Sunday, November 24, 2019
It's often worth going beyond popular wisdom and searching for the truth.
Today was a fine example of that philosophy.
To make making styles for my QY300 easier I decided that the best tool for the job was the Linux DAW software LMMS. The MIDI routing is second to none and with a decent sequencer attached it's pretty much perfect. The problem was that wherever I looked on the internet the answer was that LMMS would not run on a Raspberry Pi. The RPi just didn't have the resources. All I needed it for was MIDI and because Seq24 runs without a problem I didn't think that running LMMS as a MIDI controller would be a problem either. The internet kept on saying no, but I wasn't about to give up that easily.
After a couple more hours of searching and reading I found a possible solution. Someone had installed a version of Lubuntu onto their RPi and simply downloaded LMMS from the repository. I know that Lubuntu is a really lightweight system and I was going to be installing it on a RPi 2 which is kind of pushing the boundaries but I thought it was worth a go.
Two hours later and a new install of Lubuntu was indeed running my QY300 through LMMS without a problem.
As the title of this post says, never give up.
That would be just too easy.
Sunday, November 17, 2019
The picture above is nothing much to look at.
It's just another instance of Bitwig Studio. Tonight I decided to build a track from scratch so I started in D minor in Sundog Song Studio. I made two blocks of 4 bars and then exported the MIDI file to FL Studio to re-voice. It was more a jam session with FL Studio, I wanted to get an idea of the sounds I'd be using. I didn't settle on anything in particular so I didn't export any multi-samples. I did get a feel for the track though.
Next I imported the MIDI file into Bitwig and got to a stage where the 2 groups of 4 bars were in their own space and I added some basic drums. I then decided I wanted the first 4 bars of chords to be 8 bars. By the time I'd done that I'd not only moved the second chord up a semi-tone too much but I'd forgot to resize the loop to 8 bars. The resulting 4 bars sounded really good, mistakes and all so it's been kept.
My next mistake was adjusting the bass wrongly after I'd duplicated it several times. The result was my original bassline alternating with an offset version. Again it sounded good so it's staying too.
It's only the start of the track but my mistakes have given me ideas as to what I need to do to make the track more interesting.
At this stage all I can predict is that it probably won't end up in D minor for long.
Saturday, November 09, 2019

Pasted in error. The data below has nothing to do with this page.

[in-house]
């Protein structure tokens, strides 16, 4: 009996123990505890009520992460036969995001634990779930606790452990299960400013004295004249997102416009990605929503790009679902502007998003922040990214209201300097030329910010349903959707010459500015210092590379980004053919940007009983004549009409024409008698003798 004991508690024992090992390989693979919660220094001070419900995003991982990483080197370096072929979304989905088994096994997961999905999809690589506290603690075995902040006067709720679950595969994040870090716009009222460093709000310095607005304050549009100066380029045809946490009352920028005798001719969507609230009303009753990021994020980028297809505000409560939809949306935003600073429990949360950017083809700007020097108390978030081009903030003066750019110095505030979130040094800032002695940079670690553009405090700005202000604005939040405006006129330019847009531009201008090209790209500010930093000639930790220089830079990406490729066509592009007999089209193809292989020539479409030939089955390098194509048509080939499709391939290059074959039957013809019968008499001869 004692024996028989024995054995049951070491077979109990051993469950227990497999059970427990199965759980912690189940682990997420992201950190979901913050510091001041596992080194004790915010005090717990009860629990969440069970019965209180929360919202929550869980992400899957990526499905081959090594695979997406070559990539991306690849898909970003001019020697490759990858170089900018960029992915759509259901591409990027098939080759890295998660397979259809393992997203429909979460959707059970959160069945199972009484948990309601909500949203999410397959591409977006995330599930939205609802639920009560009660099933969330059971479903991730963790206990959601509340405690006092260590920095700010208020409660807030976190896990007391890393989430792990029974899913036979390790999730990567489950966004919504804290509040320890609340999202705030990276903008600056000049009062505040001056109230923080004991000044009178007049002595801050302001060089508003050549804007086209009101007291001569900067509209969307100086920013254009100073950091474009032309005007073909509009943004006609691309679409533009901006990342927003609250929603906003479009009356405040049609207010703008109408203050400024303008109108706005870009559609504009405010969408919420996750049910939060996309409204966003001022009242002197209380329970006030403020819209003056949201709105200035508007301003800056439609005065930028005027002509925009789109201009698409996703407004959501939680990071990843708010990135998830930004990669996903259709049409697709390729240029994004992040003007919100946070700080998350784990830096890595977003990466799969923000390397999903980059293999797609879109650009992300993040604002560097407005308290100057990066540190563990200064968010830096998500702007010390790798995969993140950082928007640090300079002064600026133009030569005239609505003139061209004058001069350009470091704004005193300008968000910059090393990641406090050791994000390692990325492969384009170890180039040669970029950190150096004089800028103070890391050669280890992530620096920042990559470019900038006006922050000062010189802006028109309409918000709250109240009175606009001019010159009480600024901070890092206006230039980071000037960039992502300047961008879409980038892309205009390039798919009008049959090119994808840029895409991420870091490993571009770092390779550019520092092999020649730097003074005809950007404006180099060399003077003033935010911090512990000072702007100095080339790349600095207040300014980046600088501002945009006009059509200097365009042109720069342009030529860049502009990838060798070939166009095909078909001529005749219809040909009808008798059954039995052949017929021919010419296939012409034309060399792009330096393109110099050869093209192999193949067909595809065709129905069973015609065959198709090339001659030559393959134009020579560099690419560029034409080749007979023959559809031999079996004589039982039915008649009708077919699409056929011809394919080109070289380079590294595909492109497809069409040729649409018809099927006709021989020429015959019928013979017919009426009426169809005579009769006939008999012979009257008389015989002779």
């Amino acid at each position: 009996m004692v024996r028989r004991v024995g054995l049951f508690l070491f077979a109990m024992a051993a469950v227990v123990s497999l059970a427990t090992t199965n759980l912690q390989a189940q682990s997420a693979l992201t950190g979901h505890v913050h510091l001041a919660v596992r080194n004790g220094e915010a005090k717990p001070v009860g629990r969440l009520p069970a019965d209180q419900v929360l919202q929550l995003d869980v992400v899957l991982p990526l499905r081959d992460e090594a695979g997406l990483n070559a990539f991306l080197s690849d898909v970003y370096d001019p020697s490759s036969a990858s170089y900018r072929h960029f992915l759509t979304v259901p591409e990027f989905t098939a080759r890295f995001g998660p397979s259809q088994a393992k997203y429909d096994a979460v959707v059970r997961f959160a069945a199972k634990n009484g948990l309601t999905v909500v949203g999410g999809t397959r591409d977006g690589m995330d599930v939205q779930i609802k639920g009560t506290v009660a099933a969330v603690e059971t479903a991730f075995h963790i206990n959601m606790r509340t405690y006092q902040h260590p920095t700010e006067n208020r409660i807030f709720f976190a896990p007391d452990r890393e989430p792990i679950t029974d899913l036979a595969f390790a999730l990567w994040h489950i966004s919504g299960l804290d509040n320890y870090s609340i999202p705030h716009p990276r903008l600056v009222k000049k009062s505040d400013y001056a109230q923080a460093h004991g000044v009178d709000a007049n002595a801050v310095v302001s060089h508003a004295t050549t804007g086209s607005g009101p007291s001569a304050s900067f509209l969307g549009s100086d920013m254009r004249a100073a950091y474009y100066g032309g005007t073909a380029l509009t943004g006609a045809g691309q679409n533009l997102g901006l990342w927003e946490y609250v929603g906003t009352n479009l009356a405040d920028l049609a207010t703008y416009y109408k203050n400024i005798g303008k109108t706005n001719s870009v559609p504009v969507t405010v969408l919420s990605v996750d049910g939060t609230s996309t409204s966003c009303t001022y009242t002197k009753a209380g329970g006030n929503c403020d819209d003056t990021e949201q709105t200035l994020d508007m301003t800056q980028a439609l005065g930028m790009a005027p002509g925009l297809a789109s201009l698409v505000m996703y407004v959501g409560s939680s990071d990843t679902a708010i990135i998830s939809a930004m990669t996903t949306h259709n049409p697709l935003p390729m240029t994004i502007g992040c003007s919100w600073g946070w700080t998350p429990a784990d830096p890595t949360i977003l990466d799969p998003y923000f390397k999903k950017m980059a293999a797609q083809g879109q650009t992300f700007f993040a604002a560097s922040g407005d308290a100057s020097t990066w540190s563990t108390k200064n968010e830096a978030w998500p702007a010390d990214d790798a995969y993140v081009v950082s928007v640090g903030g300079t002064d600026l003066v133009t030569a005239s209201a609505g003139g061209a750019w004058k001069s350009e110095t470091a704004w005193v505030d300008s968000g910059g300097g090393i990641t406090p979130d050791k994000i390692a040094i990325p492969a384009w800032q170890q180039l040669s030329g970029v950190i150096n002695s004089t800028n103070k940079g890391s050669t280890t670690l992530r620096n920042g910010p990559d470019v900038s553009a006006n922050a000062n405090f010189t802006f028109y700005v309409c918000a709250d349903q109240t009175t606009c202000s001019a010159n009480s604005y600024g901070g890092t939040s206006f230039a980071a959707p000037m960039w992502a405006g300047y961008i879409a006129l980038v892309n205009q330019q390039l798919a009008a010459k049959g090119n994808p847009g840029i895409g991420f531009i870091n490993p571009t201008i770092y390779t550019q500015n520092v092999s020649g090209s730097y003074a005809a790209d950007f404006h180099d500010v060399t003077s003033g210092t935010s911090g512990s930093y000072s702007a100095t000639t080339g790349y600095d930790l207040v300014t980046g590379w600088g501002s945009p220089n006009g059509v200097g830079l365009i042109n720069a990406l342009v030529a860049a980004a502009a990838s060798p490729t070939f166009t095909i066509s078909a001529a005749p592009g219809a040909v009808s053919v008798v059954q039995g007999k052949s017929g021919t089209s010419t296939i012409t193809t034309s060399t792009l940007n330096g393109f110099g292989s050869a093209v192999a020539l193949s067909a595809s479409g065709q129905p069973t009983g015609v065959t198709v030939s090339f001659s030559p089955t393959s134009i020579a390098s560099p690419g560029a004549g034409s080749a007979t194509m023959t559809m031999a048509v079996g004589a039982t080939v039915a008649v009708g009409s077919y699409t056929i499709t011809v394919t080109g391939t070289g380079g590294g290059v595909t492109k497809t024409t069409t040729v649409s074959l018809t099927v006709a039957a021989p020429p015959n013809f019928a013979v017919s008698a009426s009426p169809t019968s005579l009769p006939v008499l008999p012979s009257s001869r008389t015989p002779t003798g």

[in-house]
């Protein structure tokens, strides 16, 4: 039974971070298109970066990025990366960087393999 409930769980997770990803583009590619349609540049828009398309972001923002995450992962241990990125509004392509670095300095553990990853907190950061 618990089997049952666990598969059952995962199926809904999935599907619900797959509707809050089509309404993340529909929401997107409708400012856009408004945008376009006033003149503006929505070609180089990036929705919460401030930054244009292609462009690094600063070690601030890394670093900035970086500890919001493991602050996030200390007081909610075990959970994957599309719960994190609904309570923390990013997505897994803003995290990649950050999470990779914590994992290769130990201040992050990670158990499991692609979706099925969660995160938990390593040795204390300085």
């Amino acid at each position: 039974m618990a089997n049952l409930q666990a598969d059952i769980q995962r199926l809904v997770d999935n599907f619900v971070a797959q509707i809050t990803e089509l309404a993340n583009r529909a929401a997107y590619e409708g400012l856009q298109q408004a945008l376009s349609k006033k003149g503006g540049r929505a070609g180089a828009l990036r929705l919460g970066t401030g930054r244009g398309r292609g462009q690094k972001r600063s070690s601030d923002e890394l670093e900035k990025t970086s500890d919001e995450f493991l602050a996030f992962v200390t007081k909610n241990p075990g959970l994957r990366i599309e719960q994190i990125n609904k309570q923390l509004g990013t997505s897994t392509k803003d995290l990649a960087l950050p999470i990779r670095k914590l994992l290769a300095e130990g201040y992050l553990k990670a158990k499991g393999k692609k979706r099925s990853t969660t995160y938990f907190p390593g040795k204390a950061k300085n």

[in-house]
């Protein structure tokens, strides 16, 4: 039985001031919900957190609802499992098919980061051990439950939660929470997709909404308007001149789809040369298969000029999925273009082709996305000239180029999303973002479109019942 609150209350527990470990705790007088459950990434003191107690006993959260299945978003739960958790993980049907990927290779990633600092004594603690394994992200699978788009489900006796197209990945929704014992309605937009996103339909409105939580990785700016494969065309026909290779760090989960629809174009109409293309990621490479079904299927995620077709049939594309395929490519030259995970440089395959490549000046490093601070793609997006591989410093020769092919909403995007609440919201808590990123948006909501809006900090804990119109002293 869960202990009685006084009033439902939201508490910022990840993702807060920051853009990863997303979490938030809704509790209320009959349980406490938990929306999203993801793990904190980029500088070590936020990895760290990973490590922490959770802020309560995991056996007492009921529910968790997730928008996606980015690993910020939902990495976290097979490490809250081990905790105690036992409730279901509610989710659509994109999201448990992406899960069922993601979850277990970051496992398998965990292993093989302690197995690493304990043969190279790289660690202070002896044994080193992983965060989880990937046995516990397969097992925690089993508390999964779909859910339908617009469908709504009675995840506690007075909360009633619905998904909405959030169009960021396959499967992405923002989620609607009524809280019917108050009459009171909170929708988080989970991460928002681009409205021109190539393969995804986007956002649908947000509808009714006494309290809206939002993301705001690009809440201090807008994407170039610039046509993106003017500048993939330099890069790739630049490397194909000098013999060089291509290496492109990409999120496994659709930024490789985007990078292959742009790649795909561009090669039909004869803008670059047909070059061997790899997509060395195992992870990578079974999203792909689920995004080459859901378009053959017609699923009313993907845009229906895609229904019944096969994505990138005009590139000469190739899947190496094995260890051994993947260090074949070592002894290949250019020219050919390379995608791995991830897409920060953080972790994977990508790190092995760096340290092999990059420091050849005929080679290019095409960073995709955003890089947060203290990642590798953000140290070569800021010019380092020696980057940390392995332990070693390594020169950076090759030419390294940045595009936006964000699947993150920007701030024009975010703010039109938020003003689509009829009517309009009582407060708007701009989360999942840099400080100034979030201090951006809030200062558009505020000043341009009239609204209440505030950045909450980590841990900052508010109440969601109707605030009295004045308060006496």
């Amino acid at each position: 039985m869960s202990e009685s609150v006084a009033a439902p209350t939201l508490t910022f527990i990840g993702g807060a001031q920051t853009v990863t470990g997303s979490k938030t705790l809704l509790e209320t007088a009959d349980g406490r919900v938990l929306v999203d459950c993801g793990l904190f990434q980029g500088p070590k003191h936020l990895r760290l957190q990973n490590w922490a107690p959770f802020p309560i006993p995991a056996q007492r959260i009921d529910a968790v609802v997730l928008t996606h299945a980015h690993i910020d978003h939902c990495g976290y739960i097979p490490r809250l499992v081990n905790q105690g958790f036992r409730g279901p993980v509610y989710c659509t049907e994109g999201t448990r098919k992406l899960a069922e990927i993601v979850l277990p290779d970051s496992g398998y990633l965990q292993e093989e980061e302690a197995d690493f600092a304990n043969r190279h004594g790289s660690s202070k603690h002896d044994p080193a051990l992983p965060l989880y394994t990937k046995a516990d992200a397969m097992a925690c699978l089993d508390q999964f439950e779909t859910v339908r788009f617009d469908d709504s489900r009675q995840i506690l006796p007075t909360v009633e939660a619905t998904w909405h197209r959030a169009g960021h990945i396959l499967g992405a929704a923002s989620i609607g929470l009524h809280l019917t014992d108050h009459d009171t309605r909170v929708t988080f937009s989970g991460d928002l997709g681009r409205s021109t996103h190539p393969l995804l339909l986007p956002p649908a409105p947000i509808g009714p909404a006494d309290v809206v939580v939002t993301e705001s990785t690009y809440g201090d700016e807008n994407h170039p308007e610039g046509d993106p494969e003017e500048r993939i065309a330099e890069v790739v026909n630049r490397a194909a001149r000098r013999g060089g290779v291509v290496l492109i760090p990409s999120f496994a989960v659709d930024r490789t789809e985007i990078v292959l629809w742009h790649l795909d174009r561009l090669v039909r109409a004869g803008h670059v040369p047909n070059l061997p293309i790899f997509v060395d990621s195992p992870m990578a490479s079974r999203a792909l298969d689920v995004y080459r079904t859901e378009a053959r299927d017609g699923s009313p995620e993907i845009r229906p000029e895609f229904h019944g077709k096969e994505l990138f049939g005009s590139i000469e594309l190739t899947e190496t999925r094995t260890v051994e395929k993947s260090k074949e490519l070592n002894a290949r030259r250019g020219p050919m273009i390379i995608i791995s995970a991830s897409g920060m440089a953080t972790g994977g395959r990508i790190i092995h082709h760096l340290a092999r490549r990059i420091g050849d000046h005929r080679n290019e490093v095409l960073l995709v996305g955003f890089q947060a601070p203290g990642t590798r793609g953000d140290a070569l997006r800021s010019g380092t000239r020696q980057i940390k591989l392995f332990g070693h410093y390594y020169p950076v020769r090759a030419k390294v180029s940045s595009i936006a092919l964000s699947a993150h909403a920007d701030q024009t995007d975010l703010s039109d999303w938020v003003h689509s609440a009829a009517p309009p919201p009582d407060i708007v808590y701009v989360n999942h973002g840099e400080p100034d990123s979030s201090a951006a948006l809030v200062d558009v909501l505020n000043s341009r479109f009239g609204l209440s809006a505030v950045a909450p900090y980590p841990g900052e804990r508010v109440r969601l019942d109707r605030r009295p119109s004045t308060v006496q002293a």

I have a lot of time to listen to the entertainment system in my truck.
This week it was mostly spent listening to the audiobook version of Edward Snowden's new book 'Permanent Record'.
It's a good book. It's about him and what made him the kind of person that would expose a country's secrets. There are no big reveals about hacking or insider views of his time in exile. In fact it's as bland a story of what happened to Edward Snowden before, during and after the events that brought him to the world's attention.
The fact is that because the story is so interesting the telling of it doesn't need added bells and whistles. Before you read or listen to the book you know the ending but it's the joining of the dots that is fascinating.
There is information in there that you need reminding about concerning privacy and your digital identity. In case you think anything has improved in the last 6 years ask yourself why a company like Facebook who these days are talking about your privacy have just introduced 'Portal'. This book is very good at reminding you that all such things gather some kind of information about you.
With the prospect of few voices like Edward Snowden's talking publicly about the state of surveillance in the future it's worth keeping up with what he has to say now.
There's a good possibility most people will simply forget and slip into bad habits. And then all is lost.
(Photo credit: Laura Poitras / Praxis Films)
Saturday, November 02, 2019
The last 24 hours have been a bit frantic as far as computers go.
Last night I managed to delete the wrong partition on the wrong disc. Five re-installs later and I'm able to write this blog on my usual laptop.
With that out of the way I decided for some reason that I'd like one more go at installing FL Studio to one of my studio laptops. It turns out that both are now able to run FL Studio 12. The missing Tahoma font has been found and I have all my menus once again. Everything (for now) is just working.
This means that my studio now has access to all FLS plugins and the sounds and effects contained within. I'll be producing samples and multi-samples like never before. I have a tune to write but I imagine the process will be a little longer due to the sonic library now at my disposal. I still have some hardware to move around and some MIDI cabling to do but then I'm done.
It's all about writing tracks now.